The entire Christian world is rejoicing today at the reopening of the Holy Aedicule after months of restoration and reinforcement. Today as we stand in front of this holiest of all the Christian shrines throughout the world, we are inevitably reminded of the passion and crucifixion of the Son of Man, God of God and Light of Light, his burial right here and his glorious Resurrection. That memory inspires us and millions of other fellow Christians claiming to be his followers with awe, since this small, humble and empty structure is the doorway for mankind to eternal life.
These hallow surroundings prompt us, on this very rare occasion, to remember with gratitude and affection all those early Christians who under severe persecution attended this site and marked it as a shrine. We must not forget the Roman Emperor Constantine the Great, his mother, Queen Helena, the princes, princesses and the faithful who repaired, restored and renovated the Holy Aedicule with the surrounding churches and chapels throughout the Middle Ages and modern times, and all the Christian pilgrims who came here to pray. I am sure all prayed for peace on earth and goodwill among men, as we do today. With the intercession of the saints let us pray for the souls of pilgrims and benefactors of past times who are now at rest in Christ and for the spiritual and physical wellbeing of all the pilgrims here today as well as those who will come.
We all acknowledge that Christian worshippers from one end of the earth to the other are the heirs of this sacred site where heaven and earth meet and where the three heads of the most ancient churches have for centuries been delegated with the responsibility of guardianship. This sacred heritage bequeathed to us should make us aware of our important role and obligations. Every year we witness worshippers flock these sites as pilgrims in order to feel closer to Christ, and they take with them unique spiritual experiences from here to their respective lands. Most of them recognize us, the guardians, not as Greek, Roman Catholic, Armenian clergy or monks, but as the custodians of the Holy Sepulcher and the other dominical sites. The burden of this responsibility that transcends the maintenance of buildings is more serious than meets the eye and requires a tremendous spiritual effort on our part to fulfill the expectations of our fellow Christians. That spiritual effort warrants a serious consideration today as we enter a newly renovated Aedicule to pray.
First and foremost, we must earnestly pray to our Lord Jesus Christ to give us wisdom and ability to observe literally among ourselves His great commandment of love. Let us all remember to what he says in the Gospel according to John: “I give you a new commandment, that you love one another; just as I have loved you, you also should love one another. By this everyone will know that you are my disciples, if you have love for one another.” (John 13:34-35)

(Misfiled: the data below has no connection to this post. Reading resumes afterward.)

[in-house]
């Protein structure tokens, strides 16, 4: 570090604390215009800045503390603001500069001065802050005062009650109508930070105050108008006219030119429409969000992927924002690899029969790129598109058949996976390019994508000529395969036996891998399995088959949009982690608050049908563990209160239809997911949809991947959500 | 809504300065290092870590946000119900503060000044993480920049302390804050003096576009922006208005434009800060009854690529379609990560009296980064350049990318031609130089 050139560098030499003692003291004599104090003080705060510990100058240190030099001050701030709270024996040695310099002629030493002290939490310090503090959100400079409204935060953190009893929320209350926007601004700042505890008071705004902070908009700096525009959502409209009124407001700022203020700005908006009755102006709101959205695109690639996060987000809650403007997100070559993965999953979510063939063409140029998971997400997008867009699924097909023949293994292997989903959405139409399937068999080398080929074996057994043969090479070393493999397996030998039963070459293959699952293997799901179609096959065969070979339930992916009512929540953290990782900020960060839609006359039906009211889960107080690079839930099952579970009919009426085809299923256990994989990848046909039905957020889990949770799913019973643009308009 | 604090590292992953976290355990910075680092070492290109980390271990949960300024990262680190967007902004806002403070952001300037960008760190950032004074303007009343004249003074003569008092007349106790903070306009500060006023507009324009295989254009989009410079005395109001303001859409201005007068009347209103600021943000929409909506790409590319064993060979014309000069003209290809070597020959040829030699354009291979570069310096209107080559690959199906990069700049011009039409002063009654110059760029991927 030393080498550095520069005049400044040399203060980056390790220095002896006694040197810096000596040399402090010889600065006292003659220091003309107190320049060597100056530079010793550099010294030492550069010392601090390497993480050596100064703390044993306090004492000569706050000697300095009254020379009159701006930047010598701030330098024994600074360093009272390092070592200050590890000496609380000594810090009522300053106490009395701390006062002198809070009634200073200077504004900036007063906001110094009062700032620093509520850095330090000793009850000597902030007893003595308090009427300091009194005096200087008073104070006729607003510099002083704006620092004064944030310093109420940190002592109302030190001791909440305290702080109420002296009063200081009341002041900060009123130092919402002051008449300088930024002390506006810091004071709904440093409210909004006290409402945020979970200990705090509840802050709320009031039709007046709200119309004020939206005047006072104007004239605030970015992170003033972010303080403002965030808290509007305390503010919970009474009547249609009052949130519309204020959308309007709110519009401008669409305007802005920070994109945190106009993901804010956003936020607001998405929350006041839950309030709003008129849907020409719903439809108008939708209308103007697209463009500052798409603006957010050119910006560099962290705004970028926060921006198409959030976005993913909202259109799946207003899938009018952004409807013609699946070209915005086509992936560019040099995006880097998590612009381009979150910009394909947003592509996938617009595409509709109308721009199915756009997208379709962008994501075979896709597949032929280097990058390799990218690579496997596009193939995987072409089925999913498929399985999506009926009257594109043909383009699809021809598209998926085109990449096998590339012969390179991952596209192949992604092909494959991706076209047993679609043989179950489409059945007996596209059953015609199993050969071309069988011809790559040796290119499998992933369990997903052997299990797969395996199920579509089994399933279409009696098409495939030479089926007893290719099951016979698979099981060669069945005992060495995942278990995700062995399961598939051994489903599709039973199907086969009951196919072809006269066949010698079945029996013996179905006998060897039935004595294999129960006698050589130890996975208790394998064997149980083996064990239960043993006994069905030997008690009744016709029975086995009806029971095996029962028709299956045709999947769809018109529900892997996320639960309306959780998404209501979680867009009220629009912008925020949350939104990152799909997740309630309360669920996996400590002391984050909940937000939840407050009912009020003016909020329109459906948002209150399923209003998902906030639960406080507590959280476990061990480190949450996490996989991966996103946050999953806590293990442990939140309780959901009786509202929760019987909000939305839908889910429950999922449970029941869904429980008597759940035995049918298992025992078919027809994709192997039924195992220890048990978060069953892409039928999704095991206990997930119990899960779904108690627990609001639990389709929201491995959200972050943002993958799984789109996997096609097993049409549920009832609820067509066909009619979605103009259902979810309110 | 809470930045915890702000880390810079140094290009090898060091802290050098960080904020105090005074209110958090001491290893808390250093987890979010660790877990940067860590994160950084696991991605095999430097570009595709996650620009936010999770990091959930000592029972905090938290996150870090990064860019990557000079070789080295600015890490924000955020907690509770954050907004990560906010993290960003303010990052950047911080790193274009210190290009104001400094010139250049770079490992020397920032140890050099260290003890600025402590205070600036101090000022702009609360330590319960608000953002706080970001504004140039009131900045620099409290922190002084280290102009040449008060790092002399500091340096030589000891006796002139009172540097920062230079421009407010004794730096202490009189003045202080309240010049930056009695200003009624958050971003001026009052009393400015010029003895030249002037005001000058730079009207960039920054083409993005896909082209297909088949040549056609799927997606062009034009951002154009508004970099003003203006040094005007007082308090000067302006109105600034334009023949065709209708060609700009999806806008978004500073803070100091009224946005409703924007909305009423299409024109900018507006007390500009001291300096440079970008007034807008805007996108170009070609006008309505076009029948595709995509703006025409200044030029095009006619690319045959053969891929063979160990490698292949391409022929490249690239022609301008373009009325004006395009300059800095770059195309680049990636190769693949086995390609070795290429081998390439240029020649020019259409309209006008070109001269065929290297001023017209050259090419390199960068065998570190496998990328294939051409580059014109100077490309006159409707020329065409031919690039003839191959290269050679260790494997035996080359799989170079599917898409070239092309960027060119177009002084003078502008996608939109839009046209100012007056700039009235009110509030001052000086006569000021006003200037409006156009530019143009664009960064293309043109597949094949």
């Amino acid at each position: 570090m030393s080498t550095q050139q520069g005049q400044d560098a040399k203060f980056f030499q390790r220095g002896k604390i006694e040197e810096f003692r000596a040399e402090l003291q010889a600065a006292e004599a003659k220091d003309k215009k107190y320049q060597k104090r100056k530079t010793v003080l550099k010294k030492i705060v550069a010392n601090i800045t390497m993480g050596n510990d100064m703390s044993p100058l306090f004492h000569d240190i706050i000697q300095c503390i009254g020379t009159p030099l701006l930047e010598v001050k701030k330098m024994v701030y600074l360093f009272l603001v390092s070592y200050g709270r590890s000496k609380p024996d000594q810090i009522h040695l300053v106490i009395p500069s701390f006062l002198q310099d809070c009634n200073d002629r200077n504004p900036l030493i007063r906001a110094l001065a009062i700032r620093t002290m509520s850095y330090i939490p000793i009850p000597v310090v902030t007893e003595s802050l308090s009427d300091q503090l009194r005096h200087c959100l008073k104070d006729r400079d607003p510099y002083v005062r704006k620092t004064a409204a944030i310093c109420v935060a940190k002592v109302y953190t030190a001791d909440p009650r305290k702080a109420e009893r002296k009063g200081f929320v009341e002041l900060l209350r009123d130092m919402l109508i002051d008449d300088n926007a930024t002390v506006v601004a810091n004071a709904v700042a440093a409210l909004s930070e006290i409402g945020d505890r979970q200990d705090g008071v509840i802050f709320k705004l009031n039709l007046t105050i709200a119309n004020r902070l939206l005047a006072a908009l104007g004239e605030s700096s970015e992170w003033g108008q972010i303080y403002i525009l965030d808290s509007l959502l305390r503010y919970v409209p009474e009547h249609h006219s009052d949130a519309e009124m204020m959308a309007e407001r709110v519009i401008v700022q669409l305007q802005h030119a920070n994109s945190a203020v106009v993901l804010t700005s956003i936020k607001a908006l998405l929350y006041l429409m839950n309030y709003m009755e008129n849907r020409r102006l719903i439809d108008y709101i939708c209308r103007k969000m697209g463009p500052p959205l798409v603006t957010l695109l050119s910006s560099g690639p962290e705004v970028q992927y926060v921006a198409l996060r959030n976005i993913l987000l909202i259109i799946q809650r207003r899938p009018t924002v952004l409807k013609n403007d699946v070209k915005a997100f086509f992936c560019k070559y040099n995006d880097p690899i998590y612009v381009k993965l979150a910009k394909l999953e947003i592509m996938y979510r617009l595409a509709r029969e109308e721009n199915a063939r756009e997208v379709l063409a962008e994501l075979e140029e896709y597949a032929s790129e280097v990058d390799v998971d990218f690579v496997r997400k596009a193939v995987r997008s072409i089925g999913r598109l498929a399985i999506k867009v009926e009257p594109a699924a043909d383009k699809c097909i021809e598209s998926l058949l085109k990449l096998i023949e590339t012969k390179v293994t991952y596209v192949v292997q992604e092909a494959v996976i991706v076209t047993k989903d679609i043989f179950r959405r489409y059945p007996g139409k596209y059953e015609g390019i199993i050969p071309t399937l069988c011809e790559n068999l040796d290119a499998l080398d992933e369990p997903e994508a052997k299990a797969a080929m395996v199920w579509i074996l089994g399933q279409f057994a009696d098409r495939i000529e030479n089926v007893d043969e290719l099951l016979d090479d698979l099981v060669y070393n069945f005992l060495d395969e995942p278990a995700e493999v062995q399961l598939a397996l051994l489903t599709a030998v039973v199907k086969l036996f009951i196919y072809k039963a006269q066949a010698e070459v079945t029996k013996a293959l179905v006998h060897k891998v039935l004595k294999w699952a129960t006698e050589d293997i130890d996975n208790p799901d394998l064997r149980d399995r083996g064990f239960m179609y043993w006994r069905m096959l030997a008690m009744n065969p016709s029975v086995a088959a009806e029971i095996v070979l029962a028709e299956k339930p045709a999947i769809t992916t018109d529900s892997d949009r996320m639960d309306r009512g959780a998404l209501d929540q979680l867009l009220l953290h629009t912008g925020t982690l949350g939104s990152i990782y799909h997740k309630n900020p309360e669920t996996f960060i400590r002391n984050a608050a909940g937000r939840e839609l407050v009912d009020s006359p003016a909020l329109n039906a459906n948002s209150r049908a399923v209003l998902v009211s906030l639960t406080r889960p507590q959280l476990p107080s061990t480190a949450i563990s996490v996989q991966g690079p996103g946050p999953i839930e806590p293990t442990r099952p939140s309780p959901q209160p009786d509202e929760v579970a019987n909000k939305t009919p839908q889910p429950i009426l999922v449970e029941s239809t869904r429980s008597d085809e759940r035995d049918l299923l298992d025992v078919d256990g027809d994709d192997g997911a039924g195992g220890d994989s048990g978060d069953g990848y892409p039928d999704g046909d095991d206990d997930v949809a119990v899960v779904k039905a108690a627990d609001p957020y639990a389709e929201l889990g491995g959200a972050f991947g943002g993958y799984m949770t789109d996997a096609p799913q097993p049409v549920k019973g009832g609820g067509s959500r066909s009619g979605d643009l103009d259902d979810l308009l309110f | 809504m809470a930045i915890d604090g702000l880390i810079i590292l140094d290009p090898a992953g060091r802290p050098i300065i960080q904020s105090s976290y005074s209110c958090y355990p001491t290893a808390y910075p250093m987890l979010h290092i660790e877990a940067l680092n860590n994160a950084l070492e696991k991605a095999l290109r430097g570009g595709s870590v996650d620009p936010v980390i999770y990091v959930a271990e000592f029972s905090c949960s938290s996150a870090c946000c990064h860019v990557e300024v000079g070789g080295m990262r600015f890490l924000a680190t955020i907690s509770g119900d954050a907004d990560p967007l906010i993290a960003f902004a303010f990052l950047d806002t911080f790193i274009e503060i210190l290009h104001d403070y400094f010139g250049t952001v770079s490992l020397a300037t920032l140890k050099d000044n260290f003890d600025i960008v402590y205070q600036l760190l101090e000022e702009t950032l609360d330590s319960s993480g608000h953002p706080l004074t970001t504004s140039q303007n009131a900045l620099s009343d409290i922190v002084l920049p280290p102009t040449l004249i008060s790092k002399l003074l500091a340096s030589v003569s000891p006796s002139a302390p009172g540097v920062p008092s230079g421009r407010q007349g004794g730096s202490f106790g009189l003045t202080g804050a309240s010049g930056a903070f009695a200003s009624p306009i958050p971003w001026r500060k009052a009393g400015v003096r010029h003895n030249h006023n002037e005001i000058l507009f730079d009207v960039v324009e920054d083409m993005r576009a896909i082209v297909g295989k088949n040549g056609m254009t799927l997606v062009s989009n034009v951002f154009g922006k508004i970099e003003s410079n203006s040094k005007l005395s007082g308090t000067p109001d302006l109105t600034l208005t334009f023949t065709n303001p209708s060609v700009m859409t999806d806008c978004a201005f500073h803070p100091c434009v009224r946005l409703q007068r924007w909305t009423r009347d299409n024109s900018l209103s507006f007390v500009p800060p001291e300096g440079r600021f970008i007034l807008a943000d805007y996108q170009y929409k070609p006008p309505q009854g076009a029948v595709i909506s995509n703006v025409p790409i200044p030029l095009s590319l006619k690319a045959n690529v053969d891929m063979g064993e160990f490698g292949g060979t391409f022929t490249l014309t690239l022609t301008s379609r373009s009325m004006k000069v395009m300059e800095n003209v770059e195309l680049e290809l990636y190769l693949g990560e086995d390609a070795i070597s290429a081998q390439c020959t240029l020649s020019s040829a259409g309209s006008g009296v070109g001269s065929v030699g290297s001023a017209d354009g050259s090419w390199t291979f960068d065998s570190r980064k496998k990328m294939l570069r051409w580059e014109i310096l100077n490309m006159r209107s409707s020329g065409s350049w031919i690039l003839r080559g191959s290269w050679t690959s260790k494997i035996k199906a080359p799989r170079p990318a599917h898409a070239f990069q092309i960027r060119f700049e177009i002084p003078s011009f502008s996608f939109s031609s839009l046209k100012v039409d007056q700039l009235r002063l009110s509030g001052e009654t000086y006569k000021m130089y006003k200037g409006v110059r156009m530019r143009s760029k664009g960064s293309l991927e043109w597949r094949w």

My dear brothers, we all read the same gospel and the same verse in our respective dialects and profess the one and the same Jesus Christ as being the Son of God, God of God and Light of Light. We have no difference of opinion in regard to this commandment. Thus, unless we accept the Lord’s great commandment of love and express it in words and deeds, how could we consider ourselves Christ’s disciples?
Our united effort to restore the Holy Aedicule and the great spirit of cooperation among our churches here and outside, were wonderful signs of Christian solidarity and indicate that our love for Christ and his teachings are above cultural, liturgical, linguistic and doctrinal differences. We know that differences of opinion and even quarrels among the followers of Christ existed even in the days when he was preaching in the Holy Land. St. Paul’s letters and writings from the Apostolic age also reveal serious disagreements and divisions in the early Church. Notwithstanding these, the Church of Jerusalem and the churches of the gentiles functioned as One Body of Jesus Christ. We ourselves witnessed how Christ’s love brought us together on this occasion and shall bring us together at all times, provided that we follow his commandment of love. This commandment prompts me today, as one of the three traditional guardians of the Dominical sites in the Holy Land to consider the status of other Christian churches in this holy city. Three of these, the ancient churches of Antioch, the Syriac, Alexandria, the Coptic and the Ethiopian Church already have certain privileges in and around the church of the Holy Sepulcher. But the Anglican and the Lutheran churches, though present here in Jerusalem, have no presence in this ancient Cathedral. On this festive occasion, I respectfully ask my brothers in Christ, His Beatitude the Greek Orthodox Patriarch and His Paternity the Franciscan Custos, to consider giving the mentioned five Christian churches the privilege of offering the Divine Liturgy inside the Holy Aedicule once a year after Easter. I am sure that this will please our Lord Jesus Christ in heaven and will be a most positive step for us here towards Christian unity and solidarity.
Let the example that we set on this occasion become a model for our times and for the posterity. Let us always bear in mind St. Paul’s advice to the Romans: “Let love be genuine; hate what is evil, hold fast to what is good; Love one another with brotherly affection, outdo one another in showing honor.” (Rom. 12:9-10)
I would like also to take this opportunity to thank all those governments organizations and individuals who morally and financially supported this God pleasing project. Thank you and God bless you all.
Archbishop Nourhan Manougian